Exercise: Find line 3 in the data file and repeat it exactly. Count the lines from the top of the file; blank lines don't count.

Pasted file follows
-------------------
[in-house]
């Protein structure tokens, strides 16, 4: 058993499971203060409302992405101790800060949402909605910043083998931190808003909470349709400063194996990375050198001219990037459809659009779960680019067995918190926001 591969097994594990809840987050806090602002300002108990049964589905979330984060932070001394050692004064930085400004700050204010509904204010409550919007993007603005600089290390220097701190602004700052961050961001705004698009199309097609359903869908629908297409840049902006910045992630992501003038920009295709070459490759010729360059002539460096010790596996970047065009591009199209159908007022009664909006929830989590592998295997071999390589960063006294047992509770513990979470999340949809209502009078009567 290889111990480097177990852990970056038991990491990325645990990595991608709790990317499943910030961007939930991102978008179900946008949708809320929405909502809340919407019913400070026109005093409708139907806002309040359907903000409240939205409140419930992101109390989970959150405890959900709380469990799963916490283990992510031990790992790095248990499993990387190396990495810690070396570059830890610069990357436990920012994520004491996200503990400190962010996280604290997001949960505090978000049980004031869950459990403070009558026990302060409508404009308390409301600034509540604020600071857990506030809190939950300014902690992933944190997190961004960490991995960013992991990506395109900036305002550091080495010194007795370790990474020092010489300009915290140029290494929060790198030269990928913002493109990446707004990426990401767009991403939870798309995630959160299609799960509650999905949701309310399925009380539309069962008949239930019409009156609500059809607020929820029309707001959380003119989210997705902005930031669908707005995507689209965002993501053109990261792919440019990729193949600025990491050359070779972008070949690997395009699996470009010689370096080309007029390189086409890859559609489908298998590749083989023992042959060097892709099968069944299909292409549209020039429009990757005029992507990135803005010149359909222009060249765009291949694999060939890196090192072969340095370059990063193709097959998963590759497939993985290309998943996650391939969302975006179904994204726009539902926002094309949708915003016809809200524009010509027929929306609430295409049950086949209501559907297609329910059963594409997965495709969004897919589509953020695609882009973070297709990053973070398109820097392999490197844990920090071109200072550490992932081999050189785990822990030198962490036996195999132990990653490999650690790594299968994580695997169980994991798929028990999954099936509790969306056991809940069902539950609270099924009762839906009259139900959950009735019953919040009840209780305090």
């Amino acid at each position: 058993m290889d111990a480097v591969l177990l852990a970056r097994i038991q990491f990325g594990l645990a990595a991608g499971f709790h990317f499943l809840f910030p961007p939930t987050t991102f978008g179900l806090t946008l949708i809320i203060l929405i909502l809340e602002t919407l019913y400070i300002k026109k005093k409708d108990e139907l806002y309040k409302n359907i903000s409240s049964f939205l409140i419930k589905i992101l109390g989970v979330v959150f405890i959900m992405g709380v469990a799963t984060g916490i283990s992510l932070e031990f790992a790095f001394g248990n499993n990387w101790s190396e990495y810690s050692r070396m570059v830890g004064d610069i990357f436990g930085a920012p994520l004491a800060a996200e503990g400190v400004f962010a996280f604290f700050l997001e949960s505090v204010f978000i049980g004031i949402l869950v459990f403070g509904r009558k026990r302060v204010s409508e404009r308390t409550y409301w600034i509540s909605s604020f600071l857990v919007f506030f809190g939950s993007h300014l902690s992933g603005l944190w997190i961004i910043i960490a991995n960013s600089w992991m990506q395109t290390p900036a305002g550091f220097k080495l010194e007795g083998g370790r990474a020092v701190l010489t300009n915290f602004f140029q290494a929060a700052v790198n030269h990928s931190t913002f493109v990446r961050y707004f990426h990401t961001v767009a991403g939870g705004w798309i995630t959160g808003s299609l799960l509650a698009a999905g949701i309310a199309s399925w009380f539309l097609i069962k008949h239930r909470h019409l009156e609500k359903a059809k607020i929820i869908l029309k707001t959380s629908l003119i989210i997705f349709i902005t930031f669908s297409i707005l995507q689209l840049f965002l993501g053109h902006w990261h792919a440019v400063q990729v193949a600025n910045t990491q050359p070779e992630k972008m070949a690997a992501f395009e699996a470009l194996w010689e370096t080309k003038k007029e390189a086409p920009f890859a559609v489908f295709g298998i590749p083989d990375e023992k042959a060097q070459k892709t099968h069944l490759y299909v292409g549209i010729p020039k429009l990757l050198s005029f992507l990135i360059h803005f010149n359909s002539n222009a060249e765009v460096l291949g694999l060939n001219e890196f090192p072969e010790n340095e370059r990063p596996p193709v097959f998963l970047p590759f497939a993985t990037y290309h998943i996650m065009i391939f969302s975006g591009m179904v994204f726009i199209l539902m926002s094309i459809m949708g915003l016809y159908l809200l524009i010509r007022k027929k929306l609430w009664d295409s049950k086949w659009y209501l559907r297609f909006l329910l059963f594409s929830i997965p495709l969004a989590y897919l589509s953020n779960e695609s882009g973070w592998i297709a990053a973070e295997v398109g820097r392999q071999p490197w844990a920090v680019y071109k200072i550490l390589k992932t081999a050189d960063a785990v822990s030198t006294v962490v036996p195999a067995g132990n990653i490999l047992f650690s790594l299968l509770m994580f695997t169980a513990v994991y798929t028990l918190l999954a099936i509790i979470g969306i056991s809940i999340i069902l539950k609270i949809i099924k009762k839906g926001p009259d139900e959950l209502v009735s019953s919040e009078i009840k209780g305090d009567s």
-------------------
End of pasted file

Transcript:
């Amino acid at each position: 058993m290889d111990a480097v591969l177990l852990a970056r097994i038991q990491f990325g594990l645990a990595a991608g499971f709790h990317f499943l809840f910030p961007p939930t987050t991102f978008g179900l806090t946008l949708i809320i203060l929405i909502l809340e602002t919407l019913y400070i300002k026109k005093k409708d108990e139907l806002y309040k409302n359907i903000s409240s049964f939205l409140i419930k589905i992101l109390g989970v979330v959150f405890i959900m992405g709380v469990a799963t984060g916490i283990s992510l932070e031990f790992a790095f001394g248990n499993n990387w101790s190396e990495y810690s050692r070396m570059v830890g004064d610069i990357f436990g930085a920012p994520l004491a800060a996200e503990g400190v400004f962010a996280f604290f700050l997001e949960s505090v204010f978000i049980g004031i949402l869950v459990f403070g509904r009558k026990r302060v204010s409508e404009r308390t409550y409301w600034i509540s909605s604020f600071l857990v919007f506030f809190g939950s993007h300014l902690s992933g603005l944190w997190i961004i910043i960490a991995n960013s600089w992991m990506q395109t290390p900036a305002g550091f220097k080495l010194e007795g083998g370790r990474a020092v701190l010489t300009n915290f602004f140029q290494a929060a700052v790198n030269h990928s931190t913002f493109v990446r961050y707004f990426h990401t961001v767009a991403g939870g705004w798309i995630t959160g808003s299609l799960l509650a698009a999905g949701i309310a199309s399925w009380f539309l097609i069962k008949h239930r909470h019409l009156e609500k359903a059809k607020i929820i869908l029309k707001t959380s629908l003119i989210i997705f349709i902005t930031f669908s297409i707005l995507q689209l840049f965002l993501g053109h902006w990261h792919a440019v400063q990729v193949a600025n910045t990491q050359p070779e992630k972008m070949a690997a992501f395009e699996a470009l194996w010689e370096t080309k003038k007029e390189a086409p920009f890859a559609v489908f295709g298998i590749p083989d990375e023992k042959a060097q070459k892709t099968h069944l490759y299909v292409g549209i010729p020039k429009l990757l050198s005029f992507l990135i360059h803005f010149n359909s002539n222009a060249e765009v460096l291949g694999l060939n001219e890196f090192p072969e010790n340095e370059r990063p596996p193709v097959f998963l970047p590759f497939a993985t990037y290309h998943i996650m065009i391939f969302s975006g591009m179904v994204f726009i199209l539902m926002s094309i459809m949708g915003l016809y159908l809200l524009i010509r007022k027929k929306l609430w009664d295409s049950k086949w659009y209501l559907r297609f909006l329910l059963f594409s929830i997965p495709l969004a989590y897919l589509s953020n779960e695609s882009g973070w592998i297709a990053a973070e295997v398109g820097r392999q071999p490197w844990a920090v680019y071109k200072i550490l390589k992932t081999a050189d960063a785990v822990s030198t006294v962490v036996p195999a067995g132990n990653i490999l047992f650690s790594l299968l509770m994580f695997t169980a513990v994991y798929t028990l918190l999954a099936i509790i979470g969306i056991s809940i999340i069902l539950k609270i949809i099924k009762k839906g926001p009259d139900e959950l209502v009735s019953s919040e009078i009840k209780g305090d009567s």